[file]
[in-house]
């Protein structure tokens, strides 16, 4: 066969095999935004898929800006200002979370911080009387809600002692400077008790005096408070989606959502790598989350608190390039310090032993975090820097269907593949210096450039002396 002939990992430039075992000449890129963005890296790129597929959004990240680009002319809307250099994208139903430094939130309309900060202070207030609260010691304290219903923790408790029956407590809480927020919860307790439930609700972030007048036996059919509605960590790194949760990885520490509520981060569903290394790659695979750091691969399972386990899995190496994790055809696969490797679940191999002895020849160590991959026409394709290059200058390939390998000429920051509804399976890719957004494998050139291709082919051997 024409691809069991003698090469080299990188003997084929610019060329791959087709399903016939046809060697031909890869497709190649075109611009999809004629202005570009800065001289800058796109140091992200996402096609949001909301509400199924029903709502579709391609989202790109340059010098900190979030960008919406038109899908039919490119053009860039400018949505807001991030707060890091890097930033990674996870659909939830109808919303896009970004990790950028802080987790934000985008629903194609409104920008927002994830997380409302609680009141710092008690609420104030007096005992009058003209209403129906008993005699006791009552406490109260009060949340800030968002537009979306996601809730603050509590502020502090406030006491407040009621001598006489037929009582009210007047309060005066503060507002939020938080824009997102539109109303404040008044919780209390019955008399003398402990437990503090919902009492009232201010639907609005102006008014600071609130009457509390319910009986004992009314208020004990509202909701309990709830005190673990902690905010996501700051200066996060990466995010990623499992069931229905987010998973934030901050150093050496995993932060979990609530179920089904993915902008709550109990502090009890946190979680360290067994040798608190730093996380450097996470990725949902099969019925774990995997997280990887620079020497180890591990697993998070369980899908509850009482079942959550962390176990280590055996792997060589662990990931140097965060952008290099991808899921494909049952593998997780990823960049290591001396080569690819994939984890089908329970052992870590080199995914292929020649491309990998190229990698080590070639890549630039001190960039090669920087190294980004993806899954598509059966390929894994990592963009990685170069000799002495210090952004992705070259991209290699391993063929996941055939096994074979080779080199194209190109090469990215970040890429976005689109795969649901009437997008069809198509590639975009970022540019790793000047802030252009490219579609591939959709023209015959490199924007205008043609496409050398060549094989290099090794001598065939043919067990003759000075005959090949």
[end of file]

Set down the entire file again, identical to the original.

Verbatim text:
[in-house]
């Protein structure tokens, strides 16, 4: 066969095999935004898929800006200002979370911080009387809600002692400077008790005096408070989606959502790598989350608190390039310090032993975090820097269907593949210096450039002396 002939990992430039075992000449890129963005890296790129597929959004990240680009002319809307250099994208139903430094939130309309900060202070207030609260010691304290219903923790408790029956407590809480927020919860307790439930609700972030007048036996059919509605960590790194949760990885520490509520981060569903290394790659695979750091691969399972386990899995190496994790055809696969490797679940191999002895020849160590991959026409394709290059200058390939390998000429920051509804399976890719957004494998050139291709082919051997 024409691809069991003698090469080299990188003997084929610019060329791959087709399903016939046809060697031909890869497709190649075109611009999809004629202005570009800065001289800058796109140091992200996402096609949001909301509400199924029903709502579709391609989202790109340059010098900190979030960008919406038109899908039919490119053009860039400018949505807001991030707060890091890097930033990674996870659909939830109808919303896009970004990790950028802080987790934000985008629903194609409104920008927002994830997380409302609680009141710092008690609420104030007096005992009058003209209403129906008993005699006791009552406490109260009060949340800030968002537009979306996601809730603050509590502020502090406030006491407040009621001598006489037929009582009210007047309060005066503060507002939020938080824009997102539109109303404040008044919780209390019955008399003398402990437990503090919902009492009232201010639907609005102006008014600071609130009457509390319910009986004992009314208020004990509202909701309990709830005190673990902690905010996501700051200066996060990466995010990623499992069931229905987010998973934030901050150093050496995993932060979990609530179920089904993915902008709550109990502090009890946190979680360290067994040798608190730093996380450097996470990725949902099969019925774990995997997280990887620079020497180890591990697993998070369980899908509850009482079942959550962390176990280590055996792997060589662990990931140097965060952008290099991808899921494909049952593998997780990823960049290591001396080569690819994939984890089908329970052992870590080199995914292929020649491309990998190229990698080590070639890549630039001190960039090669920087190294980004993806899954598509059966390929894994990592963009990685170069000799002495210090952004992705070259991209290699391993063929996941055939096994074979080779080199194209190109090469990215970040890429976005689109795969649901009437997008069809198509590639975009970022540019790793000047802030252009490219579609591939959709023209015959490199924007205008043609496409050398060549094989290099090794001598065939043919067990003759000075005959090949």